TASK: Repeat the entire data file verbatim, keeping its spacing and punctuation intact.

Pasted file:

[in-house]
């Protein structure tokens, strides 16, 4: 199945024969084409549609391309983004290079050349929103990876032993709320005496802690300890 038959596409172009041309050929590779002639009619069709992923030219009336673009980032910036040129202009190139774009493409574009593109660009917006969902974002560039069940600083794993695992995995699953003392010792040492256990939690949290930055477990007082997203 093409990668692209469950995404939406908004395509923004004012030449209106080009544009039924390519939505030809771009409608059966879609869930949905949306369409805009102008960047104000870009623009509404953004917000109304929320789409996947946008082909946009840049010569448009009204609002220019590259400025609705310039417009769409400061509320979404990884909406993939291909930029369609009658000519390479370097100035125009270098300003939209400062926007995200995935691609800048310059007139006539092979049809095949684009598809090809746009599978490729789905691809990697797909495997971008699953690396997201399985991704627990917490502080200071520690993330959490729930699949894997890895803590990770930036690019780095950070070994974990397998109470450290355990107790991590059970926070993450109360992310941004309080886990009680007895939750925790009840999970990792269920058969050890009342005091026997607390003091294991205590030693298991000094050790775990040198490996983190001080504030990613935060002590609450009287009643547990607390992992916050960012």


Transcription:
[in-house]
């Protein structure tokens, strides 16, 4: 199945024969084409549609391309983004290079050349929103990876032993709320005496802690300890 038959596409172009041309050929590779002639009619069709992923030219009336673009980032910036040129202009190139774009493409574009593109660009917006969902974002560039069940600083794993695992995995699953003392010792040492256990939690949290930055477990007082997203 093409990668692209469950995404939406908004395509923004004012030449209106080009544009039924390519939505030809771009409608059966879609869930949905949306369409805009102008960047104000870009623009509404953004917000109304929320789409996947946008082909946009840049010569448009009204609002220019590259400025609705310039417009769409400061509320979404990884909406993939291909930029369609009658000519390479370097100035125009270098300003939209400062926007995200995935691609800048310059007139006539092979049809095949684009598809090809746009599978490729789905691809990697797909495997971008699953690396997201399985991704627990917490502080200071520690993330959490729930699949894997890895803590990770930036690019780095950070070994974990397998109470450290355990107790991590059970926070993450109360992310941004309080886990009680007895939750925790009840999970990792269920058969050890009342005091026997607390003091294991205590030693298991000094050790775990040198490996983190001080504030990613935060002590609450009287009643547990607390992992916050960012």